• Moving your eye causes pain

  • You may experience pain around your eyes, such as in your temples or eyebrows

  • Headache

  • Nausea

  • You may experience weakness in your eyes or elsewhere

  • Droopy eyelids

Diagnosis of Diplopia

There can be serious consequences associated with double vision when it is new or does not appear to have a clear cause.

It is likely that your doctor will use more than one type of test to determine the cause of your diplopia. They may conduct blood tests, perform a physical exam, or perform an imaging test such as a CT scan and an MRI.

Make sure your doctor is aware of all your symptoms. Prior to your appointment, consider the following questions:

  • How long has the double vision been present?

  • Did you hit your head, fall, or pass out?

  • Did you experience a car accident?

  • Does the double vision worsen at the end of the day or when you are tired?

  • In addition to double vision, have you experienced any other symptoms?

  • You might not be aware that you are inclined to tilt your head to one side. Look at old photos or ask members of your family if they notice.

  • When both eyes are open, does the double vision occur?

Focus on something stationary, such as a window or a tree, and ask yourself the following questions:

  • Do the two images appear to be side by side, or is one positioned on top of the other? Are they slanted in any way? Which image appears to be higher?

  • Both images appear to be clear, but not in line? Or, does one image appear to be blurry, while the other appears to be clear?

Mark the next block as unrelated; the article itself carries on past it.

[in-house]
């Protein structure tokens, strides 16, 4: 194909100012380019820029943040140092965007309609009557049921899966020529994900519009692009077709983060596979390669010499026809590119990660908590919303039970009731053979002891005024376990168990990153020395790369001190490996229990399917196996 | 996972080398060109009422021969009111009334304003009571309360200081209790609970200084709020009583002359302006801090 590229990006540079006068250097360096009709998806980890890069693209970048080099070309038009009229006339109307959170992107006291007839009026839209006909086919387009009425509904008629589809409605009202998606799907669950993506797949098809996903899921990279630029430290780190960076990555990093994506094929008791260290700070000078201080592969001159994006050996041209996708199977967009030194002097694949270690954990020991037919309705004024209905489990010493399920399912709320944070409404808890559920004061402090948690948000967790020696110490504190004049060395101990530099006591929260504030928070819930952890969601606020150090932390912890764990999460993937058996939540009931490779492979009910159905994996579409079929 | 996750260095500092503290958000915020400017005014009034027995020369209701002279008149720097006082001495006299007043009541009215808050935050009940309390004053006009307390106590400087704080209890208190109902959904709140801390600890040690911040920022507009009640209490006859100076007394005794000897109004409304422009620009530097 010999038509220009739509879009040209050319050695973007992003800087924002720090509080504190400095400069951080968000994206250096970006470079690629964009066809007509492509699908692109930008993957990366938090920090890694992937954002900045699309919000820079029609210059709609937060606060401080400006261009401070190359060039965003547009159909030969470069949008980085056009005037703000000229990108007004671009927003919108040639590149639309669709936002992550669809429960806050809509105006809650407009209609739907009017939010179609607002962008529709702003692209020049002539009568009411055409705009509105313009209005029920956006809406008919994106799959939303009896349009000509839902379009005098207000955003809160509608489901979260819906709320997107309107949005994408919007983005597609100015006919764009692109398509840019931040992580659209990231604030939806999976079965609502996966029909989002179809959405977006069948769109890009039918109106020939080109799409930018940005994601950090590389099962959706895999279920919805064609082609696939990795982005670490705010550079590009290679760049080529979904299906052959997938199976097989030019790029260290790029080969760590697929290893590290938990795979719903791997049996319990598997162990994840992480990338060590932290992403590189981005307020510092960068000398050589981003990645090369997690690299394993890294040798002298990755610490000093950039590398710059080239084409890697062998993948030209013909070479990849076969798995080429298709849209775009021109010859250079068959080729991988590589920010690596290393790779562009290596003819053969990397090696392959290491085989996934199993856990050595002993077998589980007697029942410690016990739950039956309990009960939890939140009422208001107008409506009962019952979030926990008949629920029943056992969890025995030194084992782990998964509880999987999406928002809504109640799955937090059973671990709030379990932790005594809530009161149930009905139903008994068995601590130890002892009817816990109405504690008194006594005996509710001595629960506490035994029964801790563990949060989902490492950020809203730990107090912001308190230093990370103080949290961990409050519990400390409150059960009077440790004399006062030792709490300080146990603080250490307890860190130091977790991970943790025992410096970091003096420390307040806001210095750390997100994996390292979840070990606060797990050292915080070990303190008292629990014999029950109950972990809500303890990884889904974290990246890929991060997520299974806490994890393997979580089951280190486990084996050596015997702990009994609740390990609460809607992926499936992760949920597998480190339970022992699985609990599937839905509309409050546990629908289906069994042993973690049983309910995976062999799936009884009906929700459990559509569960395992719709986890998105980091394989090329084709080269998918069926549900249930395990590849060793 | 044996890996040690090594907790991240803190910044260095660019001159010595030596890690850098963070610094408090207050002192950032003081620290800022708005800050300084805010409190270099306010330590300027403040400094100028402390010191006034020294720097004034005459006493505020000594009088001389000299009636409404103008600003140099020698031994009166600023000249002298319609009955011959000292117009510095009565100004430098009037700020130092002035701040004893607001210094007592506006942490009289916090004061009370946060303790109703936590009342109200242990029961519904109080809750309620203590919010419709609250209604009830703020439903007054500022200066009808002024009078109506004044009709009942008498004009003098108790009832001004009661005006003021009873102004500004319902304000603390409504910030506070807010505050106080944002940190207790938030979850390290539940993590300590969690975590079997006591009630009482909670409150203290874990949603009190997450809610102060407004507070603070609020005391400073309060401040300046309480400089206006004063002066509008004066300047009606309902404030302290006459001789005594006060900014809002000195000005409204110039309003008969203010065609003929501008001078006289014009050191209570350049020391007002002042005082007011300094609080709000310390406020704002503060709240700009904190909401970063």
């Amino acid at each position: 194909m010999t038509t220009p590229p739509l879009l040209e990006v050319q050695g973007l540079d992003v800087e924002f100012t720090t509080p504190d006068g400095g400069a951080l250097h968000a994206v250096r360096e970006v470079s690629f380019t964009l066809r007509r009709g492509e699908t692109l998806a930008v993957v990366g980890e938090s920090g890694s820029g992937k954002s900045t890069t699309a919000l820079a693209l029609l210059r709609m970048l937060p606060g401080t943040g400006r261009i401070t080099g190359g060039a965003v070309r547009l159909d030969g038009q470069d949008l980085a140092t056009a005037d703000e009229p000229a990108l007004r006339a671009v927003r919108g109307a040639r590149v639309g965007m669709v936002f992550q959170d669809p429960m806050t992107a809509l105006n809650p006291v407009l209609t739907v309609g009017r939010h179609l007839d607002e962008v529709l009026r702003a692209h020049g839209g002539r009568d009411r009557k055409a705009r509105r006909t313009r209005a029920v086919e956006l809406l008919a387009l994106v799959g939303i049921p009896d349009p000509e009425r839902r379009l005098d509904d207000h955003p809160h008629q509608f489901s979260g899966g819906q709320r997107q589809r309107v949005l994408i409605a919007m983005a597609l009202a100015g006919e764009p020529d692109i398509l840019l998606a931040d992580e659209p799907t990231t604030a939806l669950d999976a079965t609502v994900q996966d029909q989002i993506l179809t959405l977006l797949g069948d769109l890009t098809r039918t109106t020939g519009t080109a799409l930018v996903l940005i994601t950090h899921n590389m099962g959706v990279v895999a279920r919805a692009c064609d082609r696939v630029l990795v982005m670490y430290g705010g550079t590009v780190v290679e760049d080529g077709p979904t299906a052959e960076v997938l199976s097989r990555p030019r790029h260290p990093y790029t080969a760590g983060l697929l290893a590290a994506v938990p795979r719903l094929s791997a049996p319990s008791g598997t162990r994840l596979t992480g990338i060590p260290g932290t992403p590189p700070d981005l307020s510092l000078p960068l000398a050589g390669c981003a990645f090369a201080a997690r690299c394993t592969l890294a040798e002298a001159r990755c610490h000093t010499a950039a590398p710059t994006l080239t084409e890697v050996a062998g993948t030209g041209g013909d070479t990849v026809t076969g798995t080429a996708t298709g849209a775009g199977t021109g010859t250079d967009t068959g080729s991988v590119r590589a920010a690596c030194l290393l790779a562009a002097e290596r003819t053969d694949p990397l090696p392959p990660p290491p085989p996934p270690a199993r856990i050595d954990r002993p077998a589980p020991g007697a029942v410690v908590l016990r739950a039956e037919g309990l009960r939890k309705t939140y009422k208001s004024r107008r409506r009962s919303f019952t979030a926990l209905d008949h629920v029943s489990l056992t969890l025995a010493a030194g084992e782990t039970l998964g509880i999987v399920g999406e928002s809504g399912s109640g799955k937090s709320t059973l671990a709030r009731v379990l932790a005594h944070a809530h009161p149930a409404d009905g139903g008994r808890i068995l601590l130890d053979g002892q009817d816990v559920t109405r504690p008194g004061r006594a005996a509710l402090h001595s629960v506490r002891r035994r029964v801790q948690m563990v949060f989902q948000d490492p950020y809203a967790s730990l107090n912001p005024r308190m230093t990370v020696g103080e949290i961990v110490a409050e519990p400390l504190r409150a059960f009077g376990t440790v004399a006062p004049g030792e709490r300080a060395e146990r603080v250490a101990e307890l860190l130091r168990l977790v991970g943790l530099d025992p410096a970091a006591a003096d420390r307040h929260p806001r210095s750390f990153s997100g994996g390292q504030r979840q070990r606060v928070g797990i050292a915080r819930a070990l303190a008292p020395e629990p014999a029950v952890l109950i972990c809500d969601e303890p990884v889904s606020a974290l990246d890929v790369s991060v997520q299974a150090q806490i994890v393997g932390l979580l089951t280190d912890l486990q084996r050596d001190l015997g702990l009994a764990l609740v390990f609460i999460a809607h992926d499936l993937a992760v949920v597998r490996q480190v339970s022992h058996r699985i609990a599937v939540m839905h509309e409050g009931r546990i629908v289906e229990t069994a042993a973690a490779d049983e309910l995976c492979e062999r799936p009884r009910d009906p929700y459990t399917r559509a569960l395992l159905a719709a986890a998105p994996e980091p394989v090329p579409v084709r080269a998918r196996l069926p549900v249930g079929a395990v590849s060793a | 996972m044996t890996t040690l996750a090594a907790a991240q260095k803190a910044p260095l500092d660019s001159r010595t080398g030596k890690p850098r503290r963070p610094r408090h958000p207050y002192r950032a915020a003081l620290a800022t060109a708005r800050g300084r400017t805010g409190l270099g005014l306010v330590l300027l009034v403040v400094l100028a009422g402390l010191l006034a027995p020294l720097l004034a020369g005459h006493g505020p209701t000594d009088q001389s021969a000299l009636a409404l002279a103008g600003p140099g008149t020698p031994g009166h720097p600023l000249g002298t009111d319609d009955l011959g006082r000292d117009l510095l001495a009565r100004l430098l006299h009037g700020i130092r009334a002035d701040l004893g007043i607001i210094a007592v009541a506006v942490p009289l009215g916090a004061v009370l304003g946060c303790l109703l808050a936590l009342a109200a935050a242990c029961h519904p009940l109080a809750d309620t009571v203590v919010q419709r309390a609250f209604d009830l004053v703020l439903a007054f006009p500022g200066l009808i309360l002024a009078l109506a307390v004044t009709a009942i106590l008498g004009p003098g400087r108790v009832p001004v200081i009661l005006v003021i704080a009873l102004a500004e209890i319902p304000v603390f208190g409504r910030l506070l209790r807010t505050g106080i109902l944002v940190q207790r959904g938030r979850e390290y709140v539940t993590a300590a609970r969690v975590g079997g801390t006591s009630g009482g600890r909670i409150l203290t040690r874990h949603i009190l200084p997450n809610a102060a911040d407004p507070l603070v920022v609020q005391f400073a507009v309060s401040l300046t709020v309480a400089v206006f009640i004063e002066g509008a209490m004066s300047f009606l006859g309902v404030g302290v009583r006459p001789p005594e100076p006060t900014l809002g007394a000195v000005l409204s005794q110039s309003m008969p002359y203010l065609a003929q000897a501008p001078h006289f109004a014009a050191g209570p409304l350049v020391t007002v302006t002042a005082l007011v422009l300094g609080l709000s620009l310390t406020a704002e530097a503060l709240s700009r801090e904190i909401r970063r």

• Try covering one eye and then switching to the other. Does the problem disappear when either eye is covered?

  • Think of your field of vision as a clock face. Move your eyes around the clock from noon to 6 and around to 12 again. Have you noticed any significant differences in your vision at any of these positions?

  • Do you notice any improvement in your eyesight when you tilt your head to the right or left?

Treatment of Diplopia

Identifying and treating the cause is the most important step.

  • Surgical intervention may be necessary if weak eye muscles or a pinched muscle are responsible for the problem.

  • It is possible to treat myasthenia gravis with medications.

  • Graves’ disease can be treated through surgery or medicine.

  • Medications and insulin can help diabetics control their blood sugar levels.

Prevention of Diplopia

The presence of cataracts or some other causes of diplopia cannot be prevented. In order to avoid injuries that can result in double vision, you should wear your seat belt when driving and wear protective eye gear when participating in sports or doing activities that may cause your eyes to be injured. To reduce the risk of nerve damage, keep your blood sugar under control if you have diabetes.

Outlook for Diplopia

A majority of cases of diplopia can be treated through medication and surgery, which may include cataract surgery. Occasionally, diplopia will subside on its own. The results of your treatment will be determined by the cause of your double vision.